Giunchigliani: I have experience to be Nevada’s governor
If Chris Giunchigliani wins the race for governor, she would be the first woman elected to that office.
Since Catherine Cortez Masto was elected to the U.S. Senate in 2016, governor is the only major elective post in Nevada never held by a woman.
But Giunchigliani says people should vote for her, simply put, because she’s the best qualified candidate.
She spent 16 years in the Nevada Assembly, nearly all of that time as a member of the Ways and Means Committee that builds the state budget. She was vice chairman of that committee.
She followed that with a dozen years on the Clark County Commission. Before that, she was president of the state teachers union for four years and was a special education teacher in middle school for some 20 years. As union president, she said, she has been to every school in the state that existed in the early 1990s — including giving the commencement speech to a graduating class of seven in Austin.
To get to the governor’s office, she must first win a hotly contested Democratic primary against fellow Clark County Commissioner Steve Sisolak.
“I’m the best qualified,” she said. “I know the state, I know the government, I respect the institutions.”
At the top of her list is fixing Nevada’s 50-year-old public school funding formula — the Nevada Plan. She says the formula needs to be updated so education money gets to the places and programs that need it. That includes putting “categorical funding” set aside for specific programs and outside the formula back inside the formula. With her extensive experience in public education, she said she has the knowledge to fix the system.
Mental health, addiction and poverty are also on her list.
“For mental health, they added money back in the last two sessions but it was never enough,” she said. “They never restored what was cut in the ’80s and ’90s.”
Mental health issues and addiction, she said, leads to poverty and homelessness. She said the key is focusing in the places that truly need it.
She said that ties back to an education system that has to provide training enabling students to get jobs.
“We have to build a pathway from poverty, getting them out of poverty so you’re reframing and shaping rather than just throwing money at it.”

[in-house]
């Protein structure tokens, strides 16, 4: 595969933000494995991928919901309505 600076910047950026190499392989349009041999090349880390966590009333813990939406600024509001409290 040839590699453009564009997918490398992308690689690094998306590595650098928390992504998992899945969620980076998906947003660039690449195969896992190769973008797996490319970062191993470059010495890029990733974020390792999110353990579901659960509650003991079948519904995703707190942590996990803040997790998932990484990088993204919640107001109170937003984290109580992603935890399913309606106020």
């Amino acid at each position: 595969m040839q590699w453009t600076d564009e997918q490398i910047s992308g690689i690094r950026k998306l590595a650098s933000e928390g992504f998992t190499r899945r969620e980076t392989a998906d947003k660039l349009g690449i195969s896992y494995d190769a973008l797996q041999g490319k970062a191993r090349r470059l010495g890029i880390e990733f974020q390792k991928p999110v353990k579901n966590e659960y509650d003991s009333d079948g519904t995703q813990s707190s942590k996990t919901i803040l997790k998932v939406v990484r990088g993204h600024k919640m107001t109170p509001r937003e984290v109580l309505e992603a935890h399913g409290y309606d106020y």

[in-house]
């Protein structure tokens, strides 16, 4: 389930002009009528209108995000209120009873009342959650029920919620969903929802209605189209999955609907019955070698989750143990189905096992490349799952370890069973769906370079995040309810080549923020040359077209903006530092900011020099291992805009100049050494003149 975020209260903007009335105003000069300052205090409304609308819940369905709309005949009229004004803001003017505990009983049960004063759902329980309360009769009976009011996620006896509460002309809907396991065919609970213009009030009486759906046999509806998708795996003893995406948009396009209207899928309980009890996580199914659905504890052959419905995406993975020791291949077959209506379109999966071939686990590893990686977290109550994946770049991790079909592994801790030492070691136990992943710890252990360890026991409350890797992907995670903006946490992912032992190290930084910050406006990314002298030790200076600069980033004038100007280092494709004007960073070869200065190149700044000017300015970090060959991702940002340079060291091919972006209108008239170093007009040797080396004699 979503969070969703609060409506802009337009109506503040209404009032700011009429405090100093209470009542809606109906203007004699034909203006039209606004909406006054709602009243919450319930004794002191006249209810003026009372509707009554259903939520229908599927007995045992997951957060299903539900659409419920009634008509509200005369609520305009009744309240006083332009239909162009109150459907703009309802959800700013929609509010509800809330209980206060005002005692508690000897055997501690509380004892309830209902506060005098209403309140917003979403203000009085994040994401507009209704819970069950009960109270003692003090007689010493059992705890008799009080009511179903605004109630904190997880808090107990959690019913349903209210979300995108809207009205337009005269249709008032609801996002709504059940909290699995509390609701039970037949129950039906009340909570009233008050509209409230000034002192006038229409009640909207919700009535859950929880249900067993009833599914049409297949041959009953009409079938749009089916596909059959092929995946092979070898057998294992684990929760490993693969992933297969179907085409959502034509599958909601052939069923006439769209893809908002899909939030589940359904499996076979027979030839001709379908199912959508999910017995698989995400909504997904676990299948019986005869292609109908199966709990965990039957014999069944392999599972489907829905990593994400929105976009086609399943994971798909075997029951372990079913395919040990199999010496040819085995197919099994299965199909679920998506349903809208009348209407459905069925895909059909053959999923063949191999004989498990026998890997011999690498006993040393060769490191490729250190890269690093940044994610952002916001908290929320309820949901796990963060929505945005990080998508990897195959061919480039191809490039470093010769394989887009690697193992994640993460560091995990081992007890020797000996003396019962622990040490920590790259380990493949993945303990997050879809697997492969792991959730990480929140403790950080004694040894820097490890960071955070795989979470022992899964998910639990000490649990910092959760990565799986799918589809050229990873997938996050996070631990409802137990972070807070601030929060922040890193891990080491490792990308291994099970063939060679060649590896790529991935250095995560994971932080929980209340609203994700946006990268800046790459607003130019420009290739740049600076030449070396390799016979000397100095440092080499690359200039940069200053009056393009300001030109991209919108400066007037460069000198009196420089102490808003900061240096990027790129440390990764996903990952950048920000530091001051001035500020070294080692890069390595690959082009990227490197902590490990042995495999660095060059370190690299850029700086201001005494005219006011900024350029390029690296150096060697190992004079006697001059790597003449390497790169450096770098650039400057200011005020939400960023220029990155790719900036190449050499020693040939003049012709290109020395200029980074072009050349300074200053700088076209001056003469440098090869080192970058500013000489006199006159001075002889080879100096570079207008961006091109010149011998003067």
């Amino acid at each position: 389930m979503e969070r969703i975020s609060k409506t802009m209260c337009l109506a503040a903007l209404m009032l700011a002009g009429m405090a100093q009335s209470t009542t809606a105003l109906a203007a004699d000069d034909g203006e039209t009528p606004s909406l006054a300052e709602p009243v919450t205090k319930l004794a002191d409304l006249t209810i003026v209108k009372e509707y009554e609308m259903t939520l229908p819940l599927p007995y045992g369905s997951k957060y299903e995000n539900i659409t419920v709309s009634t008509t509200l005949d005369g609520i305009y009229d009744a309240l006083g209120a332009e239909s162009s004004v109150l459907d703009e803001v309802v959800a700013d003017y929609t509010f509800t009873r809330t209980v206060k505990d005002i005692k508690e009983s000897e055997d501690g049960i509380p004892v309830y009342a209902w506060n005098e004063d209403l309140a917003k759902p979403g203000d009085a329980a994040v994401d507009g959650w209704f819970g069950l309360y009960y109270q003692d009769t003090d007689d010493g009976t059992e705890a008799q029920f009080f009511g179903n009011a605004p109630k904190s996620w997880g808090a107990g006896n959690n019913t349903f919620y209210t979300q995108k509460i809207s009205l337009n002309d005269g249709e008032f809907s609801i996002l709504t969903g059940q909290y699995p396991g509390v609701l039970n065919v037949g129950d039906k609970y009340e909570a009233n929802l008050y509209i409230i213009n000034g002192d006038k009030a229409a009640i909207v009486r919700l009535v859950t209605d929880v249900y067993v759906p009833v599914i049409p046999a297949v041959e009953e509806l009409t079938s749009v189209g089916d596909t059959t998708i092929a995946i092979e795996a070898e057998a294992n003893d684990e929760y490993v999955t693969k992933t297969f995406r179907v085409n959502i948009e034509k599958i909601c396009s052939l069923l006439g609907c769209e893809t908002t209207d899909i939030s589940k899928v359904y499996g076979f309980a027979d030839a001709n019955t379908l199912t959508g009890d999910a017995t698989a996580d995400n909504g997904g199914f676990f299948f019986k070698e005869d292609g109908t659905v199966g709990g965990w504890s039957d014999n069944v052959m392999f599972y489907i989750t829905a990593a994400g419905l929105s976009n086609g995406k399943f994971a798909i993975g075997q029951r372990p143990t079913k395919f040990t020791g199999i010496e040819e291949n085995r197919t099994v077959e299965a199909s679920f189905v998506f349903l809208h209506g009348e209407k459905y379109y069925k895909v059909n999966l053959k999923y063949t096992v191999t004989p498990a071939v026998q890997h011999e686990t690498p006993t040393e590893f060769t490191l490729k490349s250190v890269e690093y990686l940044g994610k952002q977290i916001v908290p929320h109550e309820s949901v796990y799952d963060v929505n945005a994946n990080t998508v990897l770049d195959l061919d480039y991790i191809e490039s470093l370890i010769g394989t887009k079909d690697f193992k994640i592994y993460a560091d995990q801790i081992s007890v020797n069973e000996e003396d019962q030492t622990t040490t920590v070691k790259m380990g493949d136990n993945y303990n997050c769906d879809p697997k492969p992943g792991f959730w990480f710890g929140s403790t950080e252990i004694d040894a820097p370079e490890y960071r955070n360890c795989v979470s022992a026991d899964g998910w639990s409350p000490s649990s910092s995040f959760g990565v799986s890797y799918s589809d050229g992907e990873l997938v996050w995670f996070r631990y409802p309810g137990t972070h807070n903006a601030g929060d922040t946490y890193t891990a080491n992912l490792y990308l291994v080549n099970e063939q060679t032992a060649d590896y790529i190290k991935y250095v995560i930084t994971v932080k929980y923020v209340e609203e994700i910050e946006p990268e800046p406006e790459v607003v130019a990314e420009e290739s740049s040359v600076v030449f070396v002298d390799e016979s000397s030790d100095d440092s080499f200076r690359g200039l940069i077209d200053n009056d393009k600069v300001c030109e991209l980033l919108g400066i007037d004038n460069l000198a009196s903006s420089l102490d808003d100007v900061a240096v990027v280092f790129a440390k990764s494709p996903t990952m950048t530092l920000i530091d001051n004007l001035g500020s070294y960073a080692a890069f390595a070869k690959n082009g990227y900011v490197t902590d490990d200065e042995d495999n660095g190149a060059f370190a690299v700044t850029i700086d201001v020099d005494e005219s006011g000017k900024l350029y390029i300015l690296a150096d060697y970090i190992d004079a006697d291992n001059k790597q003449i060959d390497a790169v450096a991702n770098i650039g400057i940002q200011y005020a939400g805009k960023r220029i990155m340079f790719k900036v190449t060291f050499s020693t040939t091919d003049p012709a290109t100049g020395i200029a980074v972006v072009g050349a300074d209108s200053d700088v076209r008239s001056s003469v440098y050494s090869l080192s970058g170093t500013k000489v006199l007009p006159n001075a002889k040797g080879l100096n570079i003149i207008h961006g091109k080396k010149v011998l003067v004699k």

When it comes to economic development, Giunchigliani said she would shift the focus more toward Nevada-based businesses as well as women and minority owned businesses.
“We should be promoting them, championing our moms and pops,” she said. “Why are we not helping them expand?”
She said the state should be identifying businesses and services missing in different parts of the state, especially small, communities, and helping fill those needs. A lot of that, she said, can be done in partnership with local governments, “rather than the state doing it to them.”
Beyond the economic issues, she said, Nevada needs to promote conservation, the arts and culture.
“We need to protect Tahoe, the Rubies, Lamoille, Ichthyosaur,” she said. “We’ve got some jewels here.”
She said state support for the arts also needs to be expanded.
“Arts and culture builds a community,” she said. “Nevada artists, performers and writers, we’ve got a good base but I want to expand that.”
“After I lost Gary, I thought I was done with politics,” she said referring to her husband who was killed a year ago in a car crash. “After I came out of my year-long fog, I felt I still have something to give.”
“I don’t need the job,” she said. “I want it.”
She said she wants to be governor to make Nevada a better place.
She quoted longtime Nevada political consultant Ralph Denton as saying, “there are politicians who want to get things done and politicians who want to be somebody.”
“I want to get things done,” she said.
Giunchigliani said she raised $1 million in just a couple of months after announcing and has 200 or more people show up for events promoting her candidacy — even in heavily Republican Elko.